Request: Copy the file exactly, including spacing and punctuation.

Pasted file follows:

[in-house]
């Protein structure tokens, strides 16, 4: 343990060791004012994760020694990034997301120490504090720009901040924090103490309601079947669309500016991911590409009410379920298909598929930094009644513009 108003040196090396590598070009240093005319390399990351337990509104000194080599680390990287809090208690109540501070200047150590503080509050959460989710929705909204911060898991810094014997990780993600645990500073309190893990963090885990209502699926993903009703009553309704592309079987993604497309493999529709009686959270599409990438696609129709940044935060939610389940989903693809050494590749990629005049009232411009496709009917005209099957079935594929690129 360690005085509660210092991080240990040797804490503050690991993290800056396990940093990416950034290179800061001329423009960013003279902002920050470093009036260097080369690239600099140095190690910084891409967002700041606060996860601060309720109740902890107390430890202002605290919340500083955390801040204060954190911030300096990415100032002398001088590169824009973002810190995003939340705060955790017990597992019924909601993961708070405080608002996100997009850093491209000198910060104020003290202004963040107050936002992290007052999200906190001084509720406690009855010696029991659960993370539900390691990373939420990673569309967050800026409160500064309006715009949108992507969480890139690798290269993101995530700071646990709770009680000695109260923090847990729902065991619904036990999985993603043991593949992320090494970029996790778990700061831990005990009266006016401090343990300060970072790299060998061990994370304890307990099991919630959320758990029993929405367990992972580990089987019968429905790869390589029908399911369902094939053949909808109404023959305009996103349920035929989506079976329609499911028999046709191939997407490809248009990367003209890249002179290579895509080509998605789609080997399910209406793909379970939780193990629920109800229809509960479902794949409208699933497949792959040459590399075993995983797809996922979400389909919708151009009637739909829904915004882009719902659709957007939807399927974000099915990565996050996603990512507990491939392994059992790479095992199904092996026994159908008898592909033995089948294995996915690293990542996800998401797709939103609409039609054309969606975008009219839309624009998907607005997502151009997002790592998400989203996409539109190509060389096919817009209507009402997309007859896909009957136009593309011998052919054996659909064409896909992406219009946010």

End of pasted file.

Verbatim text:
[in-house]
């Protein structure tokens, strides 16, 4: 343990060791004012994760020694990034997301120490504090720009901040924090103490309601079947669309500016991911590409009410379920298909598929930094009644513009 108003040196090396590598070009240093005319390399990351337990509104000194080599680390990287809090208690109540501070200047150590503080509050959460989710929705909204911060898991810094014997990780993600645990500073309190893990963090885990209502699926993903009703009553309704592309079987993604497309493999529709009686959270599409990438696609129709940044935060939610389940989903693809050494590749990629005049009232411009496709009917005209099957079935594929690129 360690005085509660210092991080240990040797804490503050690991993290800056396990940093990416950034290179800061001329423009960013003279902002920050470093009036260097080369690239600099140095190690910084891409967002700041606060996860601060309720109740902890107390430890202002605290919340500083955390801040204060954190911030300096990415100032002398001088590169824009973002810190995003939340705060955790017990597992019924909601993961708070405080608002996100997009850093491209000198910060104020003290202004963040107050936002992290007052999200906190001084509720406690009855010696029991659960993370539900390691990373939420990673569309967050800026409160500064309006715009949108992507969480890139690798290269993101995530700071646990709770009680000695109260923090847990729902065991619904036990999985993603043991593949992320090494970029996790778990700061831990005990009266006016401090343990300060970072790299060998061990994370304890307990099991919630959320758990029993929405367990992972580990089987019968429905790869390589029908399911369902094939053949909808109404023959305009996103349920035929989506079976329609499911028999046709191939997407490809248009990367003209890249002179290579895509080509998605789609080997399910209406793909379970939780193990629920109800229809509960479902794949409208699933497949792959040459590399075993995983797809996922979400389909919708151009009637739909829904915004882009719902659709957007939807399927974000099915990565996050996603990512507990491939392994059992790479095992199904092996026994159908008898592909033995089948294995996915690293990542996800998401797709939103609409039609054309969606975008009219839309624009998907607005997502151009997002790592998400989203996409539109190509060389096919817009209507009402997309007859896909009957136009593309011998052919054996659909064409896909992406219009946010």